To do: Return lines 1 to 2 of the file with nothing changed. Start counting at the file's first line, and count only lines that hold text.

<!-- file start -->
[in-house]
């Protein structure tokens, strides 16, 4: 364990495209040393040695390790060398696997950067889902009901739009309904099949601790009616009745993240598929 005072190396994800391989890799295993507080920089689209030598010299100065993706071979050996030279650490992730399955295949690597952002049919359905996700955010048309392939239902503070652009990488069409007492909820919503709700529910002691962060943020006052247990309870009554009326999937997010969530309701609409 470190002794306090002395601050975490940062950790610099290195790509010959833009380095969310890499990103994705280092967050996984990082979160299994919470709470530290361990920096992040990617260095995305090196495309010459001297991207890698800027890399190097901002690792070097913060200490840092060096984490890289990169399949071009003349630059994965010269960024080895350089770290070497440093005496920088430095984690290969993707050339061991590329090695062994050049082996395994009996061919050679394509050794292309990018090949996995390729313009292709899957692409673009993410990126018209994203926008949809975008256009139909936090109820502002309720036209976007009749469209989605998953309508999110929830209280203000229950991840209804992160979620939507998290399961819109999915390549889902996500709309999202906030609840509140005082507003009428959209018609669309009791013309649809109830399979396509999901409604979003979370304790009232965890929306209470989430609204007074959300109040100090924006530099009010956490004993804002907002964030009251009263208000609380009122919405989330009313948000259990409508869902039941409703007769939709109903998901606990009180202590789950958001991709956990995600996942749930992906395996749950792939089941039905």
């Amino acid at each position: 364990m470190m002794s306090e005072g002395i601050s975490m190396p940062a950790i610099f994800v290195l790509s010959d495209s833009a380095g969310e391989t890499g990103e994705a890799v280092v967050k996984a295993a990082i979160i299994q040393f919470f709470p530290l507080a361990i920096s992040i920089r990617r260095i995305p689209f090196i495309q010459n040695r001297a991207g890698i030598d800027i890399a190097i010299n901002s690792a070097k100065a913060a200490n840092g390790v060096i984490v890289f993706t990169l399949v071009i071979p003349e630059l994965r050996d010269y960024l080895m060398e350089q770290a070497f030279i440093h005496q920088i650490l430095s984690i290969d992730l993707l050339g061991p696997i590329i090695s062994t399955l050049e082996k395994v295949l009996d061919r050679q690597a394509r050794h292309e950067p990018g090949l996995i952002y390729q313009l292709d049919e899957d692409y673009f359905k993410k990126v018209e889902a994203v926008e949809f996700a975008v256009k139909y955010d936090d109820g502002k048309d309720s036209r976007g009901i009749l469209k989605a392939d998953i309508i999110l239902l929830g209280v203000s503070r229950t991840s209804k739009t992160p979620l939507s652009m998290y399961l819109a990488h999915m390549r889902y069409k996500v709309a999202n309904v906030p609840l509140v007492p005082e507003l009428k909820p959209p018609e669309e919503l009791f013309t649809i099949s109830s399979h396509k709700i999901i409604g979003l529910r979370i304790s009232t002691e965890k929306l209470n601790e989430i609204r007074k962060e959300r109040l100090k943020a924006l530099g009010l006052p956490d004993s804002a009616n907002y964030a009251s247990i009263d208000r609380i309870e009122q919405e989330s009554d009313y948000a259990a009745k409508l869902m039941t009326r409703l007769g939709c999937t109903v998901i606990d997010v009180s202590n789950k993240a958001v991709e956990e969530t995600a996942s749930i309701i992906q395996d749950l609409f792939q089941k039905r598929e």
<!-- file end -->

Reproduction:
[in-house]
């Protein structure tokens, strides 16, 4: 364990495209040393040695390790060398696997950067889902009901739009309904099949601790009616009745993240598929 005072190396994800391989890799295993507080920089689209030598010299100065993706071979050996030279650490992730399955295949690597952002049919359905996700955010048309392939239902503070652009990488069409007492909820919503709700529910002691962060943020006052247990309870009554009326999937997010969530309701609409 470190002794306090002395601050975490940062950790610099290195790509010959833009380095969310890499990103994705280092967050996984990082979160299994919470709470530290361990920096992040990617260095995305090196495309010459001297991207890698800027890399190097901002690792070097913060200490840092060096984490890289990169399949071009003349630059994965010269960024080895350089770290070497440093005496920088430095984690290969993707050339061991590329090695062994050049082996395994009996061919050679394509050794292309990018090949996995390729313009292709899957692409673009993410990126018209994203926008949809975008256009139909936090109820502002309720036209976007009749469209989605998953309508999110929830209280203000229950991840209804992160979620939507998290399961819109999915390549889902996500709309999202906030609840509140005082507003009428959209018609669309009791013309649809109830399979396509999901409604979003979370304790009232965890929306209470989430609204007074959300109040100090924006530099009010956490004993804002907002964030009251009263208000609380009122919405989330009313948000259990409508869902039941409703007769939709109903998901606990009180202590789950958001991709956990995600996942749930992906395996749950792939089941039905």